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April 6, 2023

Bankruptcy Basics for Retail Landlords

Issue 14—"Subchapter V Retail Bankruptcy Cases: Part 1"

The Small Business Reorganization Act makes Chapter 11 reorganizations more accessible to small businesses, including retailers. Effective February 19, 2020, Subchapter V was added to Chapter 11 of the Bankruptcy Code so that qualifying small businesses could avoid some of the costs and delays associated with traditional Chapter 11 bankruptcy and exit bankruptcy quicker and more efficiently.

Below are some of the basic differences and commonalities between Subchapter V and traditional Chapter 11 retail bankruptcy cases, followed by the eligibility requirements to file a Subchapter V bankruptcy case. In the next issue of Bankruptcy Basics, we’ll go into greater detail on the Subchapter V plan process, including more specific differences, such as the requirement that a tenant’s net disposable income be paid to creditors over the course of three to five years and the ability of a small business owner to retain equity even if creditors are not paid in full.

Differences Between Traditional Chapter 11 and Subchapter V Retail Bankruptcy Cases

Subchapter V retains many of the features of regular Chapter 11 cases, but it also differs in a number of ways, including:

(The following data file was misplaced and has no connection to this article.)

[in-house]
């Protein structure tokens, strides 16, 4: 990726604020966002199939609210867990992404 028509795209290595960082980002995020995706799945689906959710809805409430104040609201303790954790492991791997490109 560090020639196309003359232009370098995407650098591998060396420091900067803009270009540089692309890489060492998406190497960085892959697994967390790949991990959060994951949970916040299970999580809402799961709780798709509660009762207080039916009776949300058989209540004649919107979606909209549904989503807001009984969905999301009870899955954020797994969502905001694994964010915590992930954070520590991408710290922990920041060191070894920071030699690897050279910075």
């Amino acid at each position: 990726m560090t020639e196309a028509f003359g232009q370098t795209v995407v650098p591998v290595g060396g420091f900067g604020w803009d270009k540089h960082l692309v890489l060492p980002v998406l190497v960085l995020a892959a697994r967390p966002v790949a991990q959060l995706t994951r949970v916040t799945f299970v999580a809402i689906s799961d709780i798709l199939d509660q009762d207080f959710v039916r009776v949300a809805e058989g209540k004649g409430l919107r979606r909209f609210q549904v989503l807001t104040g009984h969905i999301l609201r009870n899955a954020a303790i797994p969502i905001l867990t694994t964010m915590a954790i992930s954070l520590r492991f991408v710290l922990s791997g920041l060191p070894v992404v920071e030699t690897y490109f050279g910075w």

Commonalities Between Traditional Chapter 11 and Subchapter V Retail Bankruptcy Cases

The following retail-related aspects of traditional Chapter 11 bankruptcy cases, among others, also apply in cases under Subchapter V:

  • Tenant’s lease decision timing
    •  Currently 120 days from the filing date with a potential 90-day extension; formerly was 210 days from the filing date with a potential 90-day extension, which may still be the case for current tenants in Chapter 11 whose cases were filed before December 27, 2022
  • Tenant’s lease assumption requirements
    • Cure of defaults and showing of adequate assurance of future performance (with heightened shopping center standards) required for lease assumption or assumption/assignment
  • Impact of automatic stay
    • Creditors such as landlords are prevented from taking most actions related to collection or property without court approval

Retail Tenant Eligibility for Subchapter V Bankruptcy Filing

Under the initial eligibility rules of Subchapter V, a small business debtor was required to be an entity “engaged in commercial or business activities” that generated 50 percent or more of its debt from those activities with total noncontingent, liquidated debt (which may be secured, unsecured, or both) of no more than $2,725,625 owed to nonaffiliates or noninsiders.

Almost immediately after Subchapter V became effective, Congress passed the CARES Act in March 2020, under which the debt limit for Subchapter V eligibility was increased to $7.5 million owed to nonaffiliates or noninsiders through March 2021. This higher debt limit was again extended for one year in March 2021, and in June 2022, it was retroactively extended from March 2022 through June 2024 (the current expiration date). Given the continued, substantial use of Subchapter V, it is widely expected that the $7.5 million debt limit will be extended again, either temporarily or permanently.

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